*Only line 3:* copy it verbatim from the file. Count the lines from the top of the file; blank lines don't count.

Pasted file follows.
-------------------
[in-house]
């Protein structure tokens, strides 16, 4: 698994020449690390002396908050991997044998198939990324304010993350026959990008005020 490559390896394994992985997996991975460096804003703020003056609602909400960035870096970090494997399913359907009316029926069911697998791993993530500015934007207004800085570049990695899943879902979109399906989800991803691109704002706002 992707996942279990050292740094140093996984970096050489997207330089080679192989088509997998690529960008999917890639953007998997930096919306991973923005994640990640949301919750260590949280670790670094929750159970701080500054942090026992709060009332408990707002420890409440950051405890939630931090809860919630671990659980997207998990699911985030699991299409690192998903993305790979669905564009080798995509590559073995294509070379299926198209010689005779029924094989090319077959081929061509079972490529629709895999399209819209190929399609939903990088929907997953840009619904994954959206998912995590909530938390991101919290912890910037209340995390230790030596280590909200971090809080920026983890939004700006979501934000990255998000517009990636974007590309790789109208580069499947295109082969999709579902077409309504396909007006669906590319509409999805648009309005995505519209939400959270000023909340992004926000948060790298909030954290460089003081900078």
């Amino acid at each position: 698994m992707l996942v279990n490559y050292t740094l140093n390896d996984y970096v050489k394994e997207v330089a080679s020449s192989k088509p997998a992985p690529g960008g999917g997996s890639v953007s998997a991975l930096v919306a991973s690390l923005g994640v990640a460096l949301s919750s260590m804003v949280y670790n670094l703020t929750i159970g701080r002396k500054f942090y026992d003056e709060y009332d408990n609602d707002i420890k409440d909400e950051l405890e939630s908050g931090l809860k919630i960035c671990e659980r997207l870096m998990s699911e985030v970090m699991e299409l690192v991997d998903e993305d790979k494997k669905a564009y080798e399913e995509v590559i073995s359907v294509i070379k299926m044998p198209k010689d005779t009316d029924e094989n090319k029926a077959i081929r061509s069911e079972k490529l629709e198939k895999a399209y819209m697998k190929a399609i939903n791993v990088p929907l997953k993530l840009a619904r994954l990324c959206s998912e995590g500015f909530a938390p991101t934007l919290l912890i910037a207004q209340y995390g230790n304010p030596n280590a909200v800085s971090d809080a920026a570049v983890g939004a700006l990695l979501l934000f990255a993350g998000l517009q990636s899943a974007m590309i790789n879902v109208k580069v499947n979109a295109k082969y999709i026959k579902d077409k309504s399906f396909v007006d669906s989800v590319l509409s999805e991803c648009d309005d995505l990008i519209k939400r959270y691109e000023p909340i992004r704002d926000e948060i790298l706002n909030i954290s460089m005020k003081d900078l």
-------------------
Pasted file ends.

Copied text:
């Amino acid at each position: 698994m992707l996942v279990n490559y050292t740094l140093n390896d996984y970096v050489k394994e997207v330089a080679s020449s192989k088509p997998a992985p690529g960008g999917g997996s890639v953007s998997a991975l930096v919306a991973s690390l923005g994640v990640a460096l949301s919750s260590m804003v949280y670790n670094l703020t929750i159970g701080r002396k500054f942090y026992d003056e709060y009332d408990n609602d707002i420890k409440d909400e950051l405890e939630s908050g931090l809860k919630i960035c671990e659980r997207l870096m998990s699911e985030v970090m699991e299409l690192v991997d998903e993305d790979k494997k669905a564009y080798e399913e995509v590559i073995s359907v294509i070379k299926m044998p198209k010689d005779t009316d029924e094989n090319k029926a077959i081929r061509s069911e079972k490529l629709e198939k895999a399209y819209m697998k190929a399609i939903n791993v990088p929907l997953k993530l840009a619904r994954l990324c959206s998912e995590g500015f909530a938390p991101t934007l919290l912890i910037a207004q209340y995390g230790n304010p030596n280590a909200v800085s971090d809080a920026a570049v983890g939004a700006l990695l979501l934000f990255a993350g998000l517009q990636s899943a974007m590309i790789n879902v109208k580069v499947n979109a295109k082969y999709i026959k579902d077409k309504s399906f396909v007006d669906s989800v590319l509409s999805e991803c648009d309005d995505l990008i519209k939400r959270y691109e000023p909340i992004r704002d926000e948060i790298l706002n909030i954290s460089m005020k003081d900078l």